Trump EPA Plows Ahead With ‘Mind-Bogglingly Stupid and Destructive’ Rollback of Methane Emissions Rules: The new EPA policies effectively free fossil companies “from the need to detect and repair methane leaks—even as new research shows that far more of the potent greenhouse gas is seeping into the atmosphere than previously known,” the New York Times says. “Over the past few years there has been an explosion of new research on this, and the literature has coalesced — 80% of papers show that methane from oil and gas leaks is two to three times higher than the EPA’s estimates,” — Robert Howarth, at Cornell University.
“It’s crazy to roll back this rule,” warned Howarth, who last year published a study on North American gas production and methane emissions. “Twenty-five % of the human-caused warming over the past 20 years is due to methane. Methane is going up. We need it to go down.”
SOILS : We already know that the Permafrost (land frozen at least 2 years) is warming and the microbes are releasing CO2 & CH4. This change is irreversible. And could lead to overheating the planet even if we stop burning fossil fuels. NOW: Warming soils in the tropics could cause microbes to release carbon dioxide from storage. One scientist called the finding “another example of why we need to worry more.”
-An experiment that heated soil underneath a tropical rainforest to mimic temperatures expected in the coming decades found that hotter soils released 55% more planet-warming carbon dioxide than did nearby unwarmed areas. If the results apply throughout the tropics, much of the carbon stored underground could be released as the planet heats up. By warming only the soil, the Barro Colorado Island experiment did not capture how plants would fare under warmer conditions, If plants were to photosynthesize more, for example, they could take up some of the carbon dioxide that soils release, making the overall impact on the climate less severe. Maybe... maybe not.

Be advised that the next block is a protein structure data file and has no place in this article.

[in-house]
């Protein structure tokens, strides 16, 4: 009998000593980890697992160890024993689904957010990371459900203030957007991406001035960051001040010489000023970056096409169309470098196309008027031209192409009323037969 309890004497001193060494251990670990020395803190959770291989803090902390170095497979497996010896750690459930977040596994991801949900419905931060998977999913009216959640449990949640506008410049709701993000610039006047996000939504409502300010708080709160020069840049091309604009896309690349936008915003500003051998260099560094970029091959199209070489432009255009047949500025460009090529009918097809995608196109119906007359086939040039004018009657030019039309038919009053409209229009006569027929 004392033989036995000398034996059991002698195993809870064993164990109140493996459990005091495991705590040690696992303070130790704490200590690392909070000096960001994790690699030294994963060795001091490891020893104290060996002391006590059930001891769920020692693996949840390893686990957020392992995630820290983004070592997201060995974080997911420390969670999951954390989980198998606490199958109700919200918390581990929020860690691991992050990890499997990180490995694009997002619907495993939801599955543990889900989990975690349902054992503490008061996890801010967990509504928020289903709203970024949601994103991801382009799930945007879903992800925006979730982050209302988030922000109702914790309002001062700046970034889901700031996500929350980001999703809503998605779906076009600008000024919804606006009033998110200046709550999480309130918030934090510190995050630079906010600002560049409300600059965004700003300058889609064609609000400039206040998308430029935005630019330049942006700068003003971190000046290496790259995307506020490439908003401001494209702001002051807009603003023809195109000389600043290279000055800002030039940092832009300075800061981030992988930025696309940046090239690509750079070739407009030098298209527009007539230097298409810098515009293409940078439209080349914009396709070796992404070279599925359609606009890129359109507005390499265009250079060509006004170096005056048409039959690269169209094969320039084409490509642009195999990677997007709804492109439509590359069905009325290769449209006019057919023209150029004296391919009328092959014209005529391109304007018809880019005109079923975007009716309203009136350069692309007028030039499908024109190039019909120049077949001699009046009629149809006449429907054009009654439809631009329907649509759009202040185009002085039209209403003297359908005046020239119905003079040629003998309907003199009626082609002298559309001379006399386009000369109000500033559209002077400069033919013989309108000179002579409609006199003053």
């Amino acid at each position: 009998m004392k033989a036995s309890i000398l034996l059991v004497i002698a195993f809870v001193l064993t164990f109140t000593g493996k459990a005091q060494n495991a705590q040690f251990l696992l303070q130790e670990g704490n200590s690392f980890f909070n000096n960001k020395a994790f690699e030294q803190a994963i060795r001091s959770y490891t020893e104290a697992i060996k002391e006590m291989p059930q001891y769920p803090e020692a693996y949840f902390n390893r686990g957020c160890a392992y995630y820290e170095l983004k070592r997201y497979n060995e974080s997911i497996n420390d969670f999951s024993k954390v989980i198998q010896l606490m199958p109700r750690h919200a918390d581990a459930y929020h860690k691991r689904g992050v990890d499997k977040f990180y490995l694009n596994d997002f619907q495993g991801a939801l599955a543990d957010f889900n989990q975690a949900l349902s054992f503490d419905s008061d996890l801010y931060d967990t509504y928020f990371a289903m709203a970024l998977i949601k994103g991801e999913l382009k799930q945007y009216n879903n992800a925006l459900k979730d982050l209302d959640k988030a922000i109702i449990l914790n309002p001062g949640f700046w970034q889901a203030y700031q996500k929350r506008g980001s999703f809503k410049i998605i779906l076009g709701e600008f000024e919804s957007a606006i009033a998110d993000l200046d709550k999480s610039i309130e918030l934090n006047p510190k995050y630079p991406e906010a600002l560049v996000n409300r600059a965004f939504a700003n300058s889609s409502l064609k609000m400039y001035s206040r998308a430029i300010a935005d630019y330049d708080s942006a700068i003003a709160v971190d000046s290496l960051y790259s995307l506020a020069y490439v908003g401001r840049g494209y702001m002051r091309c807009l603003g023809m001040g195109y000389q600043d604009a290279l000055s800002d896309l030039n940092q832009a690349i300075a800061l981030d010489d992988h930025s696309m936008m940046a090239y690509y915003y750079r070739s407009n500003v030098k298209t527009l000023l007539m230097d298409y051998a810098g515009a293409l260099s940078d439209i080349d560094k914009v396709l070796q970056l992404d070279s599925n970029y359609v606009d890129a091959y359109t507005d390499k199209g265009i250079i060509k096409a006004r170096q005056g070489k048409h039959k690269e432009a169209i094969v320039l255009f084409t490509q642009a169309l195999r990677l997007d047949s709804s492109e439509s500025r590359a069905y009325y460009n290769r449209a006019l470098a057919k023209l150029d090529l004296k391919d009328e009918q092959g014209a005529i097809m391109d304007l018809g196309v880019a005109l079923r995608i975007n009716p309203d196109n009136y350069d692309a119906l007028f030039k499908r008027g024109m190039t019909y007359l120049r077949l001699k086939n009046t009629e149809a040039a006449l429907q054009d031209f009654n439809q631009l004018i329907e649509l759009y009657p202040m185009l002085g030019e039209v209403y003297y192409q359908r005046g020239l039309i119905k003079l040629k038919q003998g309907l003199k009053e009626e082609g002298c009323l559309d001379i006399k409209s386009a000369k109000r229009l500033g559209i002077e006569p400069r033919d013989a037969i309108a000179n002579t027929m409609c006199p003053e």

Greenland: Past point of no return or just close to the cliff? Nature Communications Earth and Environment: “Greenland’s glaciers have passed a tipping point of sorts, where the snowfall that replenishes the ice sheet each year cannot keep up with the ice that is flowing into the ocean from glaciers.” “We’ve been looking at these remote sensing observations to study how ice discharge and accumulation have varied,” said Michalea King, lead author of the study at Byrd Polar and Climate Research Center. “And what we’ve found is that the ice that’s discharging into the ocean is far surpassing the snow that’s accumulating on the surface of the ice sheet.” King and other researchers analyzed monthly satellite data from more than 200 large glaciers draining into the ocean around Greenland.
While Greenland ice loss is very concerning, other experts state the tipping point is not yet reached. Richard Alley (Penn state) provides context: “models show… sustained temperature above some threshold will cause ice sheet to lose most of its mass, but warming to date… probably not enough.” Modeling study looked in detail at the thresholds involved, suggested that the threshold for complete loss is somewhere between 1º and 3ºC above pre-industrial (best estimate was ~1.6ºC). So Greenland is headed toward the cliff but not over yet.
The Trump Administration on Aug 17 finalized its plan to open up part of the Arctic National Wildlife Refuge to oil and gas development, a move that overturns six decades of protections for the largest remaining stretch of wilderness in the United States. The decision sets the stage for what is expected to be a fierce legal battle over the fate of the refuge’s vast, remote coastal plain, which is believed to sit atop billions of barrels of oil but is also home to polar bears and migrating herds of caribou. Senator Dan Sullivan, Republican of Alaska: “Today, we are one step closer to securing a bright future for these Alaskans and their families.”
Interior Department downplayed the risks of climate change in its review. For example, the agency estimated that the refuge could produce as many as 10 billion barrels of oil over its lifetime, but argued that the effect on greenhouse gas emissions would be minimal, since most of that oil would simply displace oil being produced elsewhere in the country.
In comments submitted to the agency, the attorneys general from 15 states, including New York, called this displacement theory “completely unsupported” (NYTimes).
BYD is suppling Electric buses worldwide. These are in Spain.